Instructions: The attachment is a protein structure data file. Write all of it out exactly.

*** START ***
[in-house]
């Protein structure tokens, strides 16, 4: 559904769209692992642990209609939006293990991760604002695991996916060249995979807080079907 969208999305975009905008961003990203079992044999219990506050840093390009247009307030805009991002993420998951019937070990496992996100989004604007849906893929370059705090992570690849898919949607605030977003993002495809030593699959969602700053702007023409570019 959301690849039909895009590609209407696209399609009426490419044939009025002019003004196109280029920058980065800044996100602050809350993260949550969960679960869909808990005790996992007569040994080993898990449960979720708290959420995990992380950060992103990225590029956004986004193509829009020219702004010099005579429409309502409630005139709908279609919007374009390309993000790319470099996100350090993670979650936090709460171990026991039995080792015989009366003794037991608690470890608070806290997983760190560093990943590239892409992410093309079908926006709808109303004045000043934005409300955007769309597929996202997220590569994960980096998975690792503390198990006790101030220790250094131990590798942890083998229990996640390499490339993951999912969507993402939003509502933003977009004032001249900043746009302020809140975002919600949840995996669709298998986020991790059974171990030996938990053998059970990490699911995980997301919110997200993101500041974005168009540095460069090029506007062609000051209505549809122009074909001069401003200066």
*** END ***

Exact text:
[in-house]
């Protein structure tokens, strides 16, 4: 559904769209692992642990209609939006293990991760604002695991996916060249995979807080079907 969208999305975009905008961003990203079992044999219990506050840093390009247009307030805009991002993420998951019937070990496992996100989004604007849906893929370059705090992570690849898919949607605030977003993002495809030593699959969602700053702007023409570019 959301690849039909895009590609209407696209399609009426490419044939009025002019003004196109280029920058980065800044996100602050809350993260949550969960679960869909808990005790996992007569040994080993898990449960979720708290959420995990992380950060992103990225590029956004986004193509829009020219702004010099005579429409309502409630005139709908279609919007374009390309993000790319470099996100350090993670979650936090709460171990026991039995080792015989009366003794037991608690470890608070806290997983760190560093990943590239892409992410093309079908926006709808109303004045000043934005409300955007769309597929996202997220590569994960980096998975690792503390198990006790101030220790250094131990590798942890083998229990996640390499490339993951999912969507993402939003509502933003977009004032001249900043746009302020809140975002919600949840995996669709298998986020991790059974171990030996938990053998059970990490699911995980997301919110997200993101500041974005168009540095460069090029506007062609000051209505549809122009074909001069401003200066």